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John Ratico, Jr.

Sales Associate

Things To Do In New Jersery



Around the 1960s, the owners of the Smithville Inn decided to expand the site into a historical attraction, like Colonial Williamsburg. Several historic buildings from around South Jersey were brought to the site, restored, and converted into shops and attractions.

In the 1990, the newly-formed Smithville Development Company began construction on the second part of the Smithville Towne Center, named "Village Green", which includes more stores and other activities, such as paddleboats, miniature golf, a carousel, an old-fashioned steam train, and several other attractions. In addition to the Village Green, the company embarked on a Planned Unit Development containing 6,800 condominium units. Due to legal disagreements, the number of units were dwindled down to 4,000. Soon after, a recession forced the construction to stop in 1991, leaving around 1,600 completed units. In 1995, the remaining land was sold to KHovnanian of Red Bank. KHovnanian reduced the number of planned residences from 2,500 condominium units to a 2,000-unit retirement community. The project was later renamed "Four Seasons at Historic Smithville", which was built in several phases. As of 2009, the construction of the final phase of Four Seasons at Historic Smithville is still ongoing.

New Hope's primary industry is tourism. On weekends the streets are crowded with tourists visiting the many restaurants, antique shops and art galleries, or taking the popular walk along the river and the Delaware Division of the Pennsylvania Canal. Compared to surrounding communities, New Hope has a vibrant night life, although most businesses are required to close for the night by 2:00 AM.

Located in an attractive historic mill, The Bucks County Playhouse features a constant stream of plays and musical productions. New Hope was once a popular spot for Broadway shows to be tested and fine tuned, and many notable stage actors bought weekend homes in the area.

Six Flags Great Adventure is a theme park in Jackson Township, New Jersey, located 67 miles from New York City, 60 miles from Newark and 50 miles from Philadelphia. It is located next to Six Flags Wild Safari animal park and Hurricane Harbor water park. It serves as the amusement park for one of the biggest and most well-known metropolitan areas in the world. Owned by the Six Flags brand of amusement parks, Great Adventure is known for roller coasters such as Nitro, Superman: Ultimate Flight, Bizarro, Batman: The Ride, Great American Scream Machine and Rolling Thunder. The park is home to the world's tallest and fastest roller coaster Kingda Ka (as of 2009[update]), and has the one of tallest, fastest and steepest prefabricated coasters, El Toro.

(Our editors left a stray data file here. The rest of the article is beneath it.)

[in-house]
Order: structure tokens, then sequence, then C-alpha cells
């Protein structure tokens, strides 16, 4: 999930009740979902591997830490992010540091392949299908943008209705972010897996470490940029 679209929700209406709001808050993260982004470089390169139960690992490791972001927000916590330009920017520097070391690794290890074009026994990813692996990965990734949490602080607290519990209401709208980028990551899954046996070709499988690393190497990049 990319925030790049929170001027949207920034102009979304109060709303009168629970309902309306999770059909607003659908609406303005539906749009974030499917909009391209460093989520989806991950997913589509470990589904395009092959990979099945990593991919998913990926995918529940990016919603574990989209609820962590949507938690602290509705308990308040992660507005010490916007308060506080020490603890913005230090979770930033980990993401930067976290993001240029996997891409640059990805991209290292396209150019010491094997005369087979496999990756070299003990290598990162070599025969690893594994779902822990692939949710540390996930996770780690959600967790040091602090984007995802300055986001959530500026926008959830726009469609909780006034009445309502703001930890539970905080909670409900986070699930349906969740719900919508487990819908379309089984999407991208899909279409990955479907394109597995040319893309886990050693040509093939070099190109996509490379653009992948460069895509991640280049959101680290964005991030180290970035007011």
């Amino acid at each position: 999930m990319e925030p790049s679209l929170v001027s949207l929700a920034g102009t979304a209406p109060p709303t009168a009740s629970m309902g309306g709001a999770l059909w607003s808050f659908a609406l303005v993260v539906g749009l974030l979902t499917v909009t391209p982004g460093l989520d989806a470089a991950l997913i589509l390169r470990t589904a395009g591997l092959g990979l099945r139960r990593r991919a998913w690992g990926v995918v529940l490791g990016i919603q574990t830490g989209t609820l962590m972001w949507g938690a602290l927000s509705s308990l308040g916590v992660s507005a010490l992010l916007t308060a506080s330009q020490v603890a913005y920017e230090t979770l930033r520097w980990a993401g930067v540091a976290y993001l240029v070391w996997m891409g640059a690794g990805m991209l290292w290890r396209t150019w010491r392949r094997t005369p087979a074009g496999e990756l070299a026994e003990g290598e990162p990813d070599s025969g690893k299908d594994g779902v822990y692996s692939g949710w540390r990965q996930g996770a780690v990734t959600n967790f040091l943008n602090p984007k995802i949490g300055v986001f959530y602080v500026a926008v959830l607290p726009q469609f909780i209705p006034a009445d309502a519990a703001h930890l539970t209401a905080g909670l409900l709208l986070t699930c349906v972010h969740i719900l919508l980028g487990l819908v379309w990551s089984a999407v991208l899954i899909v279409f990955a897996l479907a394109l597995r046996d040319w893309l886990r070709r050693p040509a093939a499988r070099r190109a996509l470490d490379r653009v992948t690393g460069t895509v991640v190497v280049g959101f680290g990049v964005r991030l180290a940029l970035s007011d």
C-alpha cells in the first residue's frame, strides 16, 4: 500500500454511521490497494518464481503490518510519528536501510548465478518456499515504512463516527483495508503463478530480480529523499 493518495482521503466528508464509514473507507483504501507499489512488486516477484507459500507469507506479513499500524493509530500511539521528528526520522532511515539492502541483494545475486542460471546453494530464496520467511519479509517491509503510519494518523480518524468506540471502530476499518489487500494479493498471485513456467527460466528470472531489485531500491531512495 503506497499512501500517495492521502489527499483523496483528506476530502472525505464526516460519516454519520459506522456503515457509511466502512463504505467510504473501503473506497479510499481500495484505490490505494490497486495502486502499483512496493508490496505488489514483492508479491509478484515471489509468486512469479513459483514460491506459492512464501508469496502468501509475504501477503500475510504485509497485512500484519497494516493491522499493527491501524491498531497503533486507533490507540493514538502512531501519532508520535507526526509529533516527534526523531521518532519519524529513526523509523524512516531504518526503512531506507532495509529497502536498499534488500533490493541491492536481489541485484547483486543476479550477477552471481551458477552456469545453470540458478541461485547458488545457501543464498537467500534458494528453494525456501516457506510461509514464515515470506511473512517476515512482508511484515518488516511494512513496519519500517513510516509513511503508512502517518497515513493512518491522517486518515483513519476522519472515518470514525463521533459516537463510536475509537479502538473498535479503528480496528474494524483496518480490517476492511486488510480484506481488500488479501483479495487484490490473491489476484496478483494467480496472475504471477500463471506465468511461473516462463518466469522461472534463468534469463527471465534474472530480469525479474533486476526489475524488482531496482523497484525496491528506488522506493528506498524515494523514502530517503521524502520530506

Wildwood is a resort city that is very popular with vacationers and tourists mostly from New Jersey, Pennsylvania, New York, Delaware and even nearby parts of Canada during the summer months. Its most notable features are its beach and 1.8-mile boardwalk, home to the Morey's Piers amusement complex and Raging Waters and Ocean Oasis waterparks owned by Morey's Piers. The boardwalk features a trolley called the "Tramcar", which runs from end to end. It is also home to Splash Zone Water Park. Built in 1999, Splash Zone features the world's highest dumping bucket and the biggest family raft ride on the east coast, The Beast of the East. Its famous Doo-Wop-style motels and hotels have been designated as endangered historical places by the National Trust for Historic Preservation. It was ranked the best beach in New Jersey in the 2008 Top 10 Beaches Contest sponsored by the New Jersey Marine Sciences Consortium.

Seaside Heights is a resort community, with a beach, an amusement-oriented boardwalk, and numerous clubs and bars, making it a popular destination. Seaside Heights calls itself, "Your Home For Family Fun Since 1913!" Peak months are July and August, but the season actually runs March-October. Summer population explodes upwards to thirty thousand persons.

Point Pleasant Beach is a Jersey Shore community situated on the Barnegat Peninsula, a long, narrow barrier peninsula that divides the Barnegat Bay from the Atlantic Ocean. The Point Pleasant Beach boardwalk is approximately one mile long, spanning the coastline from the Manasquan Inlet at the north to New Jersey Avenue in the south. The central third of the boardwalk is jam-packed with amusement rides, arcades, pizza joints, ice cream parlors, games-of-chance and miniature golf courses. Point Pleasant Beach is also the northern terminus of the East Coast's Intracoastal Waterway.